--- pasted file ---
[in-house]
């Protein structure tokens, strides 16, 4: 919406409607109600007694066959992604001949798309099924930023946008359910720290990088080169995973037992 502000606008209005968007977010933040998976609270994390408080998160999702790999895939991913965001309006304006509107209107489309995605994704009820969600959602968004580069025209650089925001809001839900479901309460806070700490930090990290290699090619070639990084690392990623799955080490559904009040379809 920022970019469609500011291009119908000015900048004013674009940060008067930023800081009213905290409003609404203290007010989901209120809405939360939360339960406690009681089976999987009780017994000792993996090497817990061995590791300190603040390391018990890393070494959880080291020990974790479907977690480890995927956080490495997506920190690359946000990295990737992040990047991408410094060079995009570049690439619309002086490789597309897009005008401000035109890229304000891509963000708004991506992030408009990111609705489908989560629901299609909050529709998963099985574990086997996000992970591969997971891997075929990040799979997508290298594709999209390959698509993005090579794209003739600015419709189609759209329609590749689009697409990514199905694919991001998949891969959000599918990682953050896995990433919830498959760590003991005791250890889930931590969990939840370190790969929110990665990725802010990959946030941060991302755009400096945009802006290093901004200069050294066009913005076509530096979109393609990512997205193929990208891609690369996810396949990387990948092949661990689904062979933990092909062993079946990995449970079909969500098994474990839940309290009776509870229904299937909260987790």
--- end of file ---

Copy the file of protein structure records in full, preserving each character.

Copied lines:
[in-house]
């Protein structure tokens, strides 16, 4: 919406409607109600007694066959992604001949798309099924930023946008359910720290990088080169995973037992 502000606008209005968007977010933040998976609270994390408080998160999702790999895939991913965001309006304006509107209107489309995605994704009820969600959602968004580069025209650089925001809001839900479901309460806070700490930090990290290699090619070639990084690392990623799955080490559904009040379809 920022970019469609500011291009119908000015900048004013674009940060008067930023800081009213905290409003609404203290007010989901209120809405939360939360339960406690009681089976999987009780017994000792993996090497817990061995590791300190603040390391018990890393070494959880080291020990974790479907977690480890995927956080490495997506920190690359946000990295990737992040990047991408410094060079995009570049690439619309002086490789597309897009005008401000035109890229304000891509963000708004991506992030408009990111609705489908989560629901299609909050529709998963099985574990086997996000992970591969997971891997075929990040799979997508290298594709999209390959698509993005090579794209003739600015419709189609759209329609590749689009697409990514199905694919991001998949891969959000599918990682953050896995990433919830498959760590003991005791250890889930931590969990939840370190790969929110990665990725802010990959946030941060991302755009400096945009802006290093901004200069050294066009913005076509530096979109393609990512997205193929990208891609690369996810396949990387990948092949661990689904062979933990092909062993079946990995449970079909969500098994474990839940309290009776509870229904299937909260987790």